Lisburn’s local authority has vowed to fight on in the hope of reversing a decision to close the city’s courthouse.
It backed up its promise by immediately meeting the Law Society for Northern Ireland to discuss the impact of the announced closure.
Council Chief-Executive, Dr Theresa Donaldson, joined Mayor, Councillor Thomas Beckett and other elected members at a meeting born of the council’s united determination that Lisburn and Castlereagh will not be the only city council area to lack a courthouse.
Councillor Beckett said the council would be seeking specialist help and advice to continue its fight.
“Lisburn Courthouse is an integral part of the life and economy in Lisburn,” he said.
“This decision has widespread impact on the area concerning its long-term sustainability and growth.
“We will be seeking further discussions with our community planning partners, with specialists in this area to fight this decision.
“Lisburn Courthouse is a priority for the council.”
Dr Donaldson , meanwhile, outlined what the council believed to be the inevitable result of closure.
“The closure announcement will affect victims who must go through the legal system and who will have to go outside of their area to overcrowded courts,” she said.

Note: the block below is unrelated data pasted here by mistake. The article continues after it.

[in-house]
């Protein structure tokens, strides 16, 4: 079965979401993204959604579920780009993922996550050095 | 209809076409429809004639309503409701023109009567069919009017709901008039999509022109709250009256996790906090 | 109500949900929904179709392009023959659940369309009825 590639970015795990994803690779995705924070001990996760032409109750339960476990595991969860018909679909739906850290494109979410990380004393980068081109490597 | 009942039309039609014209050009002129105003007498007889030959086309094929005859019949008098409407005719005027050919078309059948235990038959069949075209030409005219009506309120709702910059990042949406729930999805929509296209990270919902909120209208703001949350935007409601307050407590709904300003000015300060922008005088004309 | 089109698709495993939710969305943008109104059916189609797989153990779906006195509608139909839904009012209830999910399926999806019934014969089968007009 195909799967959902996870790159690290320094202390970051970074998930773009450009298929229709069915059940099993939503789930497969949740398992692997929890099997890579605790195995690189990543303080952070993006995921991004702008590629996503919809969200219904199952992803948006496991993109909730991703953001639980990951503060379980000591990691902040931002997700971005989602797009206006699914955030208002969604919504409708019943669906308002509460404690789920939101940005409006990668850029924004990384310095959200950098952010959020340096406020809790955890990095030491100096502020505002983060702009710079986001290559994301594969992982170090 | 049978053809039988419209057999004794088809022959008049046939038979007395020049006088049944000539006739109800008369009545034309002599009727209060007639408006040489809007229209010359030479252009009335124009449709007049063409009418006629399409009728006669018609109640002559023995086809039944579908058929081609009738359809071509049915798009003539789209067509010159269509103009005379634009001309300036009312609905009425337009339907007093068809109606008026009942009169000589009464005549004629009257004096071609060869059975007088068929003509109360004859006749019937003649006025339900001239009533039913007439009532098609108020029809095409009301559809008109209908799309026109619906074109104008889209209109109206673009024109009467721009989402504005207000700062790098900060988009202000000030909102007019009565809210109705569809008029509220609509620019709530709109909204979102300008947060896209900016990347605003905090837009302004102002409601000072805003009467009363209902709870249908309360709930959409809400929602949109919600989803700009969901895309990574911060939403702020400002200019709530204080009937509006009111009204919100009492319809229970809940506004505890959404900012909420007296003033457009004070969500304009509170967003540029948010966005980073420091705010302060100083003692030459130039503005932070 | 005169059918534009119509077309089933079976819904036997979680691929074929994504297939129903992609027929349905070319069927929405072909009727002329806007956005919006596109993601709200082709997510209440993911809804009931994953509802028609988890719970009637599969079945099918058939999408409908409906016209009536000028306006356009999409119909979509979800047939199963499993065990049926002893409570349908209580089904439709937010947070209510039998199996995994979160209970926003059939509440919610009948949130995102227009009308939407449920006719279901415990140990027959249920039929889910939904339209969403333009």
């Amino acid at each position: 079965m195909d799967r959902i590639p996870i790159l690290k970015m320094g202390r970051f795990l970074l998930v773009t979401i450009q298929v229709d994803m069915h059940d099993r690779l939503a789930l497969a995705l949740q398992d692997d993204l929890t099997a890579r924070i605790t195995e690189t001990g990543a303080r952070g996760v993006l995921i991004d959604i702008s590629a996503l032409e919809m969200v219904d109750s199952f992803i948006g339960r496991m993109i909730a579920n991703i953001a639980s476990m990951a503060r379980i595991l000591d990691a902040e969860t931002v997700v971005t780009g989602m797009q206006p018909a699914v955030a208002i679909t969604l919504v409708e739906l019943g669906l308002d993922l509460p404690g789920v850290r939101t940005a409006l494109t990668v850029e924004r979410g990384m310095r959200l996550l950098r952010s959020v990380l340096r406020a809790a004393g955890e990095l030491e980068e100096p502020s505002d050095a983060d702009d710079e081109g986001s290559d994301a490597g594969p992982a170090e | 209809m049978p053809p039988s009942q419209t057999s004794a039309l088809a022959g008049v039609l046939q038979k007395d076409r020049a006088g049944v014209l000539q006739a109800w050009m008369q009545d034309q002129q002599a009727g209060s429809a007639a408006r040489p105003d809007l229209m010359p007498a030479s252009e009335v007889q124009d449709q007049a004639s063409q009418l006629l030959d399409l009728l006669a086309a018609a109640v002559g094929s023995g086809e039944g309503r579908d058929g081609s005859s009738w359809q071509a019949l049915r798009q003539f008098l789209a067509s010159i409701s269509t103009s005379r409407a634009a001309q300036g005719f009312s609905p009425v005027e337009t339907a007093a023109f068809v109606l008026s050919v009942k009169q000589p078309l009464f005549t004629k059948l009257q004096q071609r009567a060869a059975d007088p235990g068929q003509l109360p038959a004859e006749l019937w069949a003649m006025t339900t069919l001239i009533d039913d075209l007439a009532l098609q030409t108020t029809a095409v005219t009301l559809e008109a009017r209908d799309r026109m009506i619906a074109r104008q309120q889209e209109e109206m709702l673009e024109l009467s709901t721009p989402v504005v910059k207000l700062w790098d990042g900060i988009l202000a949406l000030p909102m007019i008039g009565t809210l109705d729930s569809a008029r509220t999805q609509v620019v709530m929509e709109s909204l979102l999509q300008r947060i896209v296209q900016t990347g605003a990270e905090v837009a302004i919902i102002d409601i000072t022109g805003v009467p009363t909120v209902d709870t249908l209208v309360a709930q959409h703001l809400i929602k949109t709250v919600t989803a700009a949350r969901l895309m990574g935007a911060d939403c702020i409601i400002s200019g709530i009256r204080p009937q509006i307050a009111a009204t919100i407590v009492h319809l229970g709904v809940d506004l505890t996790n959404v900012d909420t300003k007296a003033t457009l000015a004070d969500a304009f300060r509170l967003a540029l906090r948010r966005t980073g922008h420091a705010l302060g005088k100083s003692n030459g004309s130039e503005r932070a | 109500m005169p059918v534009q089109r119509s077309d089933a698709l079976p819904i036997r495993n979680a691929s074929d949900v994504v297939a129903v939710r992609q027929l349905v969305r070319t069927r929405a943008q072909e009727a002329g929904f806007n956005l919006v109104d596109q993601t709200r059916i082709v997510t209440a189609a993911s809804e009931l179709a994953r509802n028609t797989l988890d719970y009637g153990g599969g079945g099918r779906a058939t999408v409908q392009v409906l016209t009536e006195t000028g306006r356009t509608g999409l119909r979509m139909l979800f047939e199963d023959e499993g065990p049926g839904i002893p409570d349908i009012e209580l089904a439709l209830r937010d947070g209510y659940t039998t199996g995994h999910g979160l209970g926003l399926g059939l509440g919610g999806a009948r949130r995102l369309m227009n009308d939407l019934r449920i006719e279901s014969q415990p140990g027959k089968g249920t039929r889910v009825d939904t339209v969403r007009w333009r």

“It will affect legal service providers in the area, complimentary organisations and local businesses, so the knock-on effects will cascade across the economy. The council has embraced its new community planning powers and our responsibilities in this area will now see us, with council approval, voicing our continued opposition in the strongest terms.”
Law Society President, John Guerin, thanked the council for meeting with it to discuss the closure of the courthouse.
“The closure of Lisburn courthouse will undoubtedly cause great disruption, inconvenience and unnecessary stress to court users and those seeking access to justice,” he said.
“The society believes that instead of serving to improve the efficiency of the justice system and protect access to justice, it will undermine the effectiveness of the system and leave those that need it most without access to their local court.”